South African Apartheid as Ugly HistoryCulture Watch
tags: theater reviews, Sizwe Banzi is Dead
When Athol Fugard’s scalding play Sizwe Banzi Is Dead, about racism in South Africa, opened in 1972, all of that country was rotting under apartheid (racial segregation). The play caused storms of controversy when it debuted in that nation and evoked even more controversy as it traveled from city to city around the world. It won the best play award in London and its stars won Tony awards here. Now, it is over forty years later and apartheid has been gone for twenty years in South Africa. Nelson Mandela was released from prison, served as President of his nation and died. Apartheid, long dead, today is just history, a dusty relic of the past.
Yet, just the memory of it, brought back with volcanic thunder in a new staging of the play at the McCarter Theater, in Princeton, N.J., that opened last week, is enough to turn your stomach. Apartheid lives on in South African history just as slavery does so many years later in American history. You cannot help but feel the rage of the actors on stage as they explain what apartheid was and what it did to people, both black and white.
Under apartheid, instituted in 1948 by the white government, blacks were not only forbidden to live in towns with whites, but could not be seen with whites anywhere unless they had special permission (usually at work). During most of apartheid blacks could not vote or be elected to Congress. Blacks could not travel without their ‘passbook’ and it regulated where they could visit and for how long. Anyone caught without a passbook was arrested and faced prison time. Blacks in South Africa demonstrated against the pass book laws in 1960 at Sharpeville. Police swarmed in and fired on the crowd, killing 69 and injuring many more. The massacre started the long drive to the end of apartheid over 30 years later.
Sizwe Banzi Is Dead is as complicated as it is simple. A man, Sizwe, is stuck in a city other than his own because he has no passport, a document required for all blacks to carry in South Africa to prove who they were and a way for the whites to control them. His friend Buntu comes up with a rather clever scheme to help him solve his passport problem. As the scheme unfolds, and the two men talk about racial oppression, playwright Fugard’s anger explodes.
“I am a human being! I am a human being!” Sizwe yells at the audience after slamming his hat down on to the stage floor. He is in a rage and so is the audience.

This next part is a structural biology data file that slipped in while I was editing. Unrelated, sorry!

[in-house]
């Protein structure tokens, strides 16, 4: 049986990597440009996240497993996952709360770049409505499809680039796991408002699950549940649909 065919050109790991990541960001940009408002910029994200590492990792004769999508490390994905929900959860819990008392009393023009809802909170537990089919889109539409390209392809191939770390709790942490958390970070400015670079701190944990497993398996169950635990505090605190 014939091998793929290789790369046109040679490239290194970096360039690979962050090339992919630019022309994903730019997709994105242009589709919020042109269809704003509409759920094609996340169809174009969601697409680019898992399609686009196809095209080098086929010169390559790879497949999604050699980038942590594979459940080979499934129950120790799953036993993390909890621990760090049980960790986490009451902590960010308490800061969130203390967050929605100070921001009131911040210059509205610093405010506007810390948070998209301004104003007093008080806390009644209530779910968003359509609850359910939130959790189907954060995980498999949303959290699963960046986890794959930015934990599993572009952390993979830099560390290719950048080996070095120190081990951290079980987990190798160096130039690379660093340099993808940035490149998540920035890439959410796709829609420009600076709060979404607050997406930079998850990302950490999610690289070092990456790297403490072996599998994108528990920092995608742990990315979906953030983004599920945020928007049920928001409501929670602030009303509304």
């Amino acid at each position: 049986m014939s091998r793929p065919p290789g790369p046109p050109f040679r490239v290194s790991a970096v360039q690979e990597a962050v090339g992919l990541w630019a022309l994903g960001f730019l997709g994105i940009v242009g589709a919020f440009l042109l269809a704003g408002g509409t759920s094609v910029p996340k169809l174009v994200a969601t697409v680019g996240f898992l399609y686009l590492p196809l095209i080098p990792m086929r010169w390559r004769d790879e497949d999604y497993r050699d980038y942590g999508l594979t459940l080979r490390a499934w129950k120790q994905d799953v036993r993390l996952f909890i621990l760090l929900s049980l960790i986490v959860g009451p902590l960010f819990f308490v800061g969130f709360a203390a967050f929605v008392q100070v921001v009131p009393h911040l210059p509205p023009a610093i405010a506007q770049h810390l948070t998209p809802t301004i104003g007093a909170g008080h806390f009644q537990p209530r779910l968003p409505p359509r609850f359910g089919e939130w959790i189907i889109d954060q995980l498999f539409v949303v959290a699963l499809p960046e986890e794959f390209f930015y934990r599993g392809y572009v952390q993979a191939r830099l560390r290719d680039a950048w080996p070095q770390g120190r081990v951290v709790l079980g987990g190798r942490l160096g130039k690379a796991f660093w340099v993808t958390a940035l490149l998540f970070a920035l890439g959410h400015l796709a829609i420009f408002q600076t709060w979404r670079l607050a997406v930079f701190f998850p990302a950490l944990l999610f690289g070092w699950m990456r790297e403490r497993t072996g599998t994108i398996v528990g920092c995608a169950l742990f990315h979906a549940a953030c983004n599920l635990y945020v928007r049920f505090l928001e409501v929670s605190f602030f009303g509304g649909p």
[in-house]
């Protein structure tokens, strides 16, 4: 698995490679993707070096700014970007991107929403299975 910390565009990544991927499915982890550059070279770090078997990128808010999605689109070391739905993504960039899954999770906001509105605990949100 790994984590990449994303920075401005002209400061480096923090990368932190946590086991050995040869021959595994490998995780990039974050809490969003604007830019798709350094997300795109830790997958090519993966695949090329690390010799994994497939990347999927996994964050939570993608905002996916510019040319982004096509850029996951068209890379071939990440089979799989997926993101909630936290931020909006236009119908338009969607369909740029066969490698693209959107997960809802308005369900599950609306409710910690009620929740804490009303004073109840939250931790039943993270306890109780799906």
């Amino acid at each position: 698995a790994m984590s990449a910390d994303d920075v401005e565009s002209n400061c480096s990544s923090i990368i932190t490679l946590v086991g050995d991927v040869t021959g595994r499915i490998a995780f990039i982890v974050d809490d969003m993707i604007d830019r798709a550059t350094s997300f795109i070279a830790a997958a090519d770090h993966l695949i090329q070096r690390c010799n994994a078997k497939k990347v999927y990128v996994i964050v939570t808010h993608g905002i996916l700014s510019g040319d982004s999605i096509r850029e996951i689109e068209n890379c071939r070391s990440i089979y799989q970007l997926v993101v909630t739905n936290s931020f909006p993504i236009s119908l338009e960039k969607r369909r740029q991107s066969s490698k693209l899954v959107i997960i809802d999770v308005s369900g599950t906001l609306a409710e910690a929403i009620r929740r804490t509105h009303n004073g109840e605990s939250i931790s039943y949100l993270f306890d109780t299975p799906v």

This follows a long, drawn out explanation of Buntu to Sizwe about what the very restrictive passport is for, why you needed it and how you get another once you lose yours. The mere description of the long, drawn-out process shows you everything you need to know about how the whites, and the all white government, controlled the blacks, who made up nearly 90% of the population of the country. They were the prisoners of the whites on every level of life and even forced to live in all black enclaves throughout the country. They had no rights at all. “We are not men,” howls Buntu.
Fugard (who wrote the play in collaboration with John Kani and Winston Ntshona) excoriates racism in his writing, while at the same time keeping the story simple. He does not lose his message by spreading out the story in many directions, as it could have flowed. He keeps it tight and lights his fuse towards the end of the story.
Now, in 1972, there was no resolution to the racism problem. Now, 40 years later, we know that apartheid ended. The play now serves as a story about the past, but apartheid is certainly not a dead issue in the world. Racism, in many shades, still permeates the life of many strife torn countries in Africa and, in a different way, many cities and towns in the United States.
The last six months have certainly shown that. Whites have been pitted against blacks here in the incident of the white officer shooting and killing a black teenager, Michael Brown, in Ferguson, Missouri (the cop was never charged with anything) and the choking death of a black man, Eric Garner, in New York by a white cop, never charged with anything, either. We have had protest marches and riots over the two issues. Pundits and politicians have wailed that the incidents show that racism is not dead in America.
Sizwe Banzi… succeeds because of Fugard’s superb script, but it soars, too, due to the superior acting of Atandwa Kani as Styles, the passport schemer, and Mncedisi Shabangu as Sizwe. They both play very ordinary people trying to do nothing except survive under white rule and find work. They are no Mandelas. Yet the two men are fine representatives of young men surrounded by problems in the present and looking at more of them in the future. They work under the taut and expert direction of John Kani. He uses a nearly bare stage for his play, letting the two actors call up a nation in trouble in their work.
The staff of the McCarter Theater, one of the oldest regional theaters in America, should be applauded for the way that it provides the historical background for this play, and all of its others. There are stories about apartheid in the program and in the theater’s online site. There are twenty minute pre-show presentations on the history of the play and, from time to time, post show dialogues with the actors and director and questions and answers about the historical events in this and other plays. The McCarter people do a better job than most large theaters in letting ticket holders know the historical backdrop of the show.
PRODUCTION: The play is produced by the McCarter Theater, the Syracuse Stage and the Market Theatre. Lighting: Mannie Manim. Sets and costumes: John Kani. The play is directed by John Kani, with David York as production director. It runs through February 15.
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